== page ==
Recently I’ve been doing a lot of gift magic. Gift magic is a remarkable thing. It can be performed as one piece in a larger performance or as a stand alone effect. But it is so much more than just leaving someone with a souvenir. There is great power in Gift Magic. Gentle power, but power all the same. It builds confidence, it brings us back to the basics and it exalts the art.
Dr. Lawrence Hass has written extensively about the many venues of magical performance. Hass describes one branch of close-up magic as “Greeting Magic”. Greeting Magic is a single effect performed when meeting someone for the first time or when someone we know asks for a “trick” or when we sense that someone needs a little magic.
One of the great things about Greeting Magic is we are not locked in to a performance. (And neither is the audience). If things don’t go well, it’s over before anyone has time to reject anyone else. Although this is an extremely rare occurrence, it’s still a comfort to know one can easily walk away if things fall to pieces. That being the case, Greeting Magic is a sure fire way to get over the Heebe Jeebies of performing magic. The checkout girl at the market, the child who bumped his head and needs a happy distraction or the couple we are chatting with while waiting for a table in a restaurant. These are all prime targets for our Skinnerian designs. The fact that the recipient is given a charged gift and is grateful, mystified and delighted goes a long way in building confidence.
This kind of Greeting/Gift Magic has done more for me personally than just build confidence. It continually brings me back to the basics. Once and a while I discover I am overwhelming myself with too many complicated routines and knuckle-busting manipulations. Focusing on the (usually) simple and straight forward presentations of Gift Magic allows me to gauge how effectively I am interacting with the audience. Am I looking them in the eye? Are the expressions on their faces telling me anything? Am I directing their attention efficiently, and so on.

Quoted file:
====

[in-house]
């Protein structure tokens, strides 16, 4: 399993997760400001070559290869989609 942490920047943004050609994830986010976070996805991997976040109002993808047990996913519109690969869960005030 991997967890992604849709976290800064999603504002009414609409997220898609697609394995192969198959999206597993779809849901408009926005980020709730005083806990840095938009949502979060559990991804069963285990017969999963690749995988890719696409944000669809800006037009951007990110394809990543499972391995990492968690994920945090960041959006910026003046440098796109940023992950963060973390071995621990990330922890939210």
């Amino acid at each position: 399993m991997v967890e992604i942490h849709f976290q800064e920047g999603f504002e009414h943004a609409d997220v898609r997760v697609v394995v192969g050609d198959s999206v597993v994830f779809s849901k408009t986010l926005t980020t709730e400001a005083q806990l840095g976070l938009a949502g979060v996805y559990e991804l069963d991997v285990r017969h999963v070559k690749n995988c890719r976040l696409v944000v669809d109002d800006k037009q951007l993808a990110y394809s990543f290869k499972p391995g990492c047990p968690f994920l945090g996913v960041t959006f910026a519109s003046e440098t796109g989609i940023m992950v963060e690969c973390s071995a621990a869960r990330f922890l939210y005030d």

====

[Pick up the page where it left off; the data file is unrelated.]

In my view, none of us are any one particular archetype in magic. While we may lean toward the Trickster, Oracle, Sorcerer or Sage, I feel we are more likely to find ourselves cycling through each one of these archetypes. And with each incarnation we gain knowledge and wisdom. Think of an upward spiral. So each time I find myself working on Gift Magic, I am doing so at a higher level of awareness than in previous iterations. I always seem to be hanging for dear life to that wild learning curve and I will not have it any other way!
Finally, It is important for anyone claiming to be a magician to have something at the ready for the inevitable. “I’m not prepared” is not a very magical response when someone shows interest in what we do.
I also believe Gift Magic elevates the art. The cliché image in people’s minds of the magician as a fast talking “now you see it, now you don’t” wise guy is still alive and well. Performance magic is still often all about the performer. It seems to me art that works is successful because it is not about the artist, but rather, how his or her creation resonates with the audience. Gift magic is powerful harmonic resonance. It’s like Gandalf riding into town, dazzling the village with his wonders, granting a simple wish and vanishing before anyone has a chance to spoil the moment by over thinking it. The harried waitress, the bruised child or that nice lady in line, now have a fetish object that will be focus of tellings and recounts for ages to come. Their otherwise ordinary trinket becomes charged with mojo because the possessor helped bring it into being. It means something. It is a reminder of their wishes and deepest desires. And in that, like Gandalf, we become the stuff of legend.
Originally published in Le Prestidigitorium